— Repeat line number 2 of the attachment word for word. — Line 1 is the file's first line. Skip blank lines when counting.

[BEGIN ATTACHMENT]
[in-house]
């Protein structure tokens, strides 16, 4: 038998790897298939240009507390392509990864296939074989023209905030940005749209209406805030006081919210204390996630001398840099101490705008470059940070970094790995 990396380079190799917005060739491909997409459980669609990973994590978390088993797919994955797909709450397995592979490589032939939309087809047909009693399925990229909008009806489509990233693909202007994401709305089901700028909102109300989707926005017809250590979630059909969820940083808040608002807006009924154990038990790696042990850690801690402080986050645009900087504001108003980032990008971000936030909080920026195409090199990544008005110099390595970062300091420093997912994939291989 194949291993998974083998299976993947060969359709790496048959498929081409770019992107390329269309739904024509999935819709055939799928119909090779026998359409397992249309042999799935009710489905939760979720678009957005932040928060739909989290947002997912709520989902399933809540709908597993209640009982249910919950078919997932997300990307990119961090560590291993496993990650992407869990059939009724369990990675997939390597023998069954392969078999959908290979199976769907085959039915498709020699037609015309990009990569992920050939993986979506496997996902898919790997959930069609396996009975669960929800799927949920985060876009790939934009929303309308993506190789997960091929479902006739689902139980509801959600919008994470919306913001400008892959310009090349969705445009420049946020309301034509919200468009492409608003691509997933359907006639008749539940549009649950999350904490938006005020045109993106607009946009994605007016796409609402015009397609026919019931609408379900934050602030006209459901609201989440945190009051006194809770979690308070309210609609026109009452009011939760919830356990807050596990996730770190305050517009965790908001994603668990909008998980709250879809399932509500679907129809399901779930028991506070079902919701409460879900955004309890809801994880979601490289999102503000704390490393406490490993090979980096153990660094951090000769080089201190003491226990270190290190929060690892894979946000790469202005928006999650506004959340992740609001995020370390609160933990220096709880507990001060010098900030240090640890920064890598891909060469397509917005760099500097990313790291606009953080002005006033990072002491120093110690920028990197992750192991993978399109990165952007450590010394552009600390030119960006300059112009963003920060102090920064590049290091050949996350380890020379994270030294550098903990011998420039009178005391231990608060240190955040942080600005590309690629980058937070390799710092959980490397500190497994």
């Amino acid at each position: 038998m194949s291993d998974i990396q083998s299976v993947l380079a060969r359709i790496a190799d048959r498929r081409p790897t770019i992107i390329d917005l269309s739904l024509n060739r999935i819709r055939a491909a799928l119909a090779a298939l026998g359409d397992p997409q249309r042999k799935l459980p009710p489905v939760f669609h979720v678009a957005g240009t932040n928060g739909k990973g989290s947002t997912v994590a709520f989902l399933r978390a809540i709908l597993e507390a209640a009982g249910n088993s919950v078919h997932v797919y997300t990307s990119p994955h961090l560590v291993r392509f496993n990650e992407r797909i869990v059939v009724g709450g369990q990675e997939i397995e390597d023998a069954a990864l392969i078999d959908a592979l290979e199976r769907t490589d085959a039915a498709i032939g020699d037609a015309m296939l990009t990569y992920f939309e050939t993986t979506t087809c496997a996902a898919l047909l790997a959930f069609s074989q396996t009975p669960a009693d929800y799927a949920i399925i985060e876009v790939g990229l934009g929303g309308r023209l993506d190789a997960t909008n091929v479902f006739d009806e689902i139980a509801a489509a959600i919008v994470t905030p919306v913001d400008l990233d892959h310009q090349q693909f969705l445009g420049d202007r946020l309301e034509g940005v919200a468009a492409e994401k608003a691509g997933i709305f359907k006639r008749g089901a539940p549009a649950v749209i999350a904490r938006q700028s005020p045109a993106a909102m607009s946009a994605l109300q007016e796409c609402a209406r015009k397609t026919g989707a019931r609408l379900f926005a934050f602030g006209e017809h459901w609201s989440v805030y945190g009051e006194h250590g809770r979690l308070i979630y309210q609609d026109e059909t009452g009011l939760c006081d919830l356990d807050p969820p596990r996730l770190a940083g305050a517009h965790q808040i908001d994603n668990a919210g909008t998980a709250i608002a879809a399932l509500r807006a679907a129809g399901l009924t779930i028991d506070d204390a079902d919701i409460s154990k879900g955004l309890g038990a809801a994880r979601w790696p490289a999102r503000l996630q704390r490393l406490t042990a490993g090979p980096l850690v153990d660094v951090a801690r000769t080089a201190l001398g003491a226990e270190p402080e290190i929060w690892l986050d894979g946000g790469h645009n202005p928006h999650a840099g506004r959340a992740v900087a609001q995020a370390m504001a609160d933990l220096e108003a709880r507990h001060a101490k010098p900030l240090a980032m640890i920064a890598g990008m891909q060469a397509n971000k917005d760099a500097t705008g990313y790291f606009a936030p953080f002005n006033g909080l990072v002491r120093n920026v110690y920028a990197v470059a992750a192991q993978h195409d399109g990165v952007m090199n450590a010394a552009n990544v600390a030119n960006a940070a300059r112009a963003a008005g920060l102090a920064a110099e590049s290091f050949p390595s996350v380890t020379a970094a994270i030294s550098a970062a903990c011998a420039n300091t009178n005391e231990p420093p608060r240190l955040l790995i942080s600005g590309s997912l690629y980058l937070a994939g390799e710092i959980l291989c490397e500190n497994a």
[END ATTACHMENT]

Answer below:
């Protein structure tokens, strides 16, 4: 038998790897298939240009507390392509990864296939074989023209905030940005749209209406805030006081919210204390996630001398840099101490705008470059940070970094790995 990396380079190799917005060739491909997409459980669609990973994590978390088993797919994955797909709450397995592979490589032939939309087809047909009693399925990229909008009806489509990233693909202007994401709305089901700028909102109300989707926005017809250590979630059909969820940083808040608002807006009924154990038990790696042990850690801690402080986050645009900087504001108003980032990008971000936030909080920026195409090199990544008005110099390595970062300091420093997912994939291989 194949291993998974083998299976993947060969359709790496048959498929081409770019992107390329269309739904024509999935819709055939799928119909090779026998359409397992249309042999799935009710489905939760979720678009957005932040928060739909989290947002997912709520989902399933809540709908597993209640009982249910919950078919997932997300990307990119961090560590291993496993990650992407869990059939009724369990990675997939390597023998069954392969078999959908290979199976769907085959039915498709020699037609015309990009990569992920050939993986979506496997996902898919790997959930069609396996009975669960929800799927949920985060876009790939934009929303309308993506190789997960091929479902006739689902139980509801959600919008994470919306913001400008892959310009090349969705445009420049946020309301034509919200468009492409608003691509997933359907006639008749539940549009649950999350904490938006005020045109993106607009946009994605007016796409609402015009397609026919019931609408379900934050602030006209459901609201989440945190009051006194809770979690308070309210609609026109009452009011939760919830356990807050596990996730770190305050517009965790908001994603668990909008998980709250879809399932509500679907129809399901779930028991506070079902919701409460879900955004309890809801994880979601490289999102503000704390490393406490490993090979980096153990660094951090000769080089201190003491226990270190290190929060690892894979946000790469202005928006999650506004959340992740609001995020370390609160933990220096709880507990001060010098900030240090640890920064890598891909060469397509917005760099500097990313790291606009953080002005006033990072002491120093110690920028990197992750192991993978399109990165952007450590010394552009600390030119960006300059112009963003920060102090920064590049290091050949996350380890020379994270030294550098903990011998420039009178005391231990608060240190955040942080600005590309690629980058937070390799710092959980490397500190497994």